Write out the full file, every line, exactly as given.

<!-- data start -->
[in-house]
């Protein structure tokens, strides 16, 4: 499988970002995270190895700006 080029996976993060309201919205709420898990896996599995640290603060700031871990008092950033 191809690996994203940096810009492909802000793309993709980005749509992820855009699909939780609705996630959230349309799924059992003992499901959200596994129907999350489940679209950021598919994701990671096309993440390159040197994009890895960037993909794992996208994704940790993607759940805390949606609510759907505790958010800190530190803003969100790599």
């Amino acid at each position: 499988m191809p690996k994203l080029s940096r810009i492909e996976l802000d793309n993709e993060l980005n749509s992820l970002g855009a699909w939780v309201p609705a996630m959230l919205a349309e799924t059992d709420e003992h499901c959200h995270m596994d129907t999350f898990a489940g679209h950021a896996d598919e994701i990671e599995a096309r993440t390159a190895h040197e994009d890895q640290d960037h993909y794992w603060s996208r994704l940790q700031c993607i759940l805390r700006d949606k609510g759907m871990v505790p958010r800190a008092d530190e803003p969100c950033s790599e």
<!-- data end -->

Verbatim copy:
[in-house]
């Protein structure tokens, strides 16, 4: 499988970002995270190895700006 080029996976993060309201919205709420898990896996599995640290603060700031871990008092950033 191809690996994203940096810009492909802000793309993709980005749509992820855009699909939780609705996630959230349309799924059992003992499901959200596994129907999350489940679209950021598919994701990671096309993440390159040197994009890895960037993909794992996208994704940790993607759940805390949606609510759907505790958010800190530190803003969100790599």
């Amino acid at each position: 499988m191809p690996k994203l080029s940096r810009i492909e996976l802000d793309n993709e993060l980005n749509s992820l970002g855009a699909w939780v309201p609705a996630m959230l919205a349309e799924t059992d709420e003992h499901c959200h995270m596994d129907t999350f898990a489940g679209h950021a896996d598919e994701i990671e599995a096309r993440t390159a190895h040197e994009d890895q640290d960037h993909y794992w603060s996208r994704l940790q700031c993607i759940l805390r700006d949606k609510g759907m871990v505790p958010r800190a008092d530190e803003p969100c950033s790599e």